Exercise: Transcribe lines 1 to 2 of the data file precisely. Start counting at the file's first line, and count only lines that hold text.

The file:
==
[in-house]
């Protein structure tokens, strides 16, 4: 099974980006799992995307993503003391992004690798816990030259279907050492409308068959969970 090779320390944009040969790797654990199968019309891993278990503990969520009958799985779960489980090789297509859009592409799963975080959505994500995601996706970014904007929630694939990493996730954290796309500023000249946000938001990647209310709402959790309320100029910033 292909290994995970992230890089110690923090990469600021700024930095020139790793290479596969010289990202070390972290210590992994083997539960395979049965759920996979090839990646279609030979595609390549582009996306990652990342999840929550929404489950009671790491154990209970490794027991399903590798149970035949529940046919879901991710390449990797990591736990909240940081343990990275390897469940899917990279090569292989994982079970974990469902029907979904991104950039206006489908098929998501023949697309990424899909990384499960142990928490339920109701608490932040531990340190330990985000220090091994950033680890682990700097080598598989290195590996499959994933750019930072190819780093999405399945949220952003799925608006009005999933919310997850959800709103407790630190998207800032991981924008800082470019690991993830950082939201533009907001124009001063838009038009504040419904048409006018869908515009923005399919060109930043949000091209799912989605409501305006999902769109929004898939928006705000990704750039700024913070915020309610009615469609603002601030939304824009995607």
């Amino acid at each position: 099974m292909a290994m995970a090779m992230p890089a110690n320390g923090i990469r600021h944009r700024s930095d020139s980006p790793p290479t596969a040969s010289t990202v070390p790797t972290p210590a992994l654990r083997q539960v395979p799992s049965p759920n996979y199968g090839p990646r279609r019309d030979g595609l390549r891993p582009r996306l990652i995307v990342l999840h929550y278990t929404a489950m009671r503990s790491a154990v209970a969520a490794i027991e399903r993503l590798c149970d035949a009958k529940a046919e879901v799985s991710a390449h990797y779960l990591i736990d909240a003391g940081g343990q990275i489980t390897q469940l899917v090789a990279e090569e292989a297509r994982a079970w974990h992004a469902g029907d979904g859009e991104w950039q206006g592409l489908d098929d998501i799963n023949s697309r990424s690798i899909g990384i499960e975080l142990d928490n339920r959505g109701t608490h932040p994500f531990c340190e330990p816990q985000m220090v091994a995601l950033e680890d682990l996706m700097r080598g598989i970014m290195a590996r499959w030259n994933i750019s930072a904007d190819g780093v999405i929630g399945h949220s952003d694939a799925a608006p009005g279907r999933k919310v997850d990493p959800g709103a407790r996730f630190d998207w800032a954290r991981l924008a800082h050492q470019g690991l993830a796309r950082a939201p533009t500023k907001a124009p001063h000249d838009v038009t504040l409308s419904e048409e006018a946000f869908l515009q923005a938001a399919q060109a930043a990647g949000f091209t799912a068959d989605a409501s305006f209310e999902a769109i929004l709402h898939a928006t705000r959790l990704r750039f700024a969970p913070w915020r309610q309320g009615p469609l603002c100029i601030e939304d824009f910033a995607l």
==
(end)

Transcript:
[in-house]
């Protein structure tokens, strides 16, 4: 099974980006799992995307993503003391992004690798816990030259279907050492409308068959969970 090779320390944009040969790797654990199968019309891993278990503990969520009958799985779960489980090789297509859009592409799963975080959505994500995601996706970014904007929630694939990493996730954290796309500023000249946000938001990647209310709402959790309320100029910033 292909290994995970992230890089110690923090990469600021700024930095020139790793290479596969010289990202070390972290210590992994083997539960395979049965759920996979090839990646279609030979595609390549582009996306990652990342999840929550929404489950009671790491154990209970490794027991399903590798149970035949529940046919879901991710390449990797990591736990909240940081343990990275390897469940899917990279090569292989994982079970974990469902029907979904991104950039206006489908098929998501023949697309990424899909990384499960142990928490339920109701608490932040531990340190330990985000220090091994950033680890682990700097080598598989290195590996499959994933750019930072190819780093999405399945949220952003799925608006009005999933919310997850959800709103407790630190998207800032991981924008800082470019690991993830950082939201533009907001124009001063838009038009504040419904048409006018869908515009923005399919060109930043949000091209799912989605409501305006999902769109929004898939928006705000990704750039700024913070915020309610009615469609603002601030939304824009995607």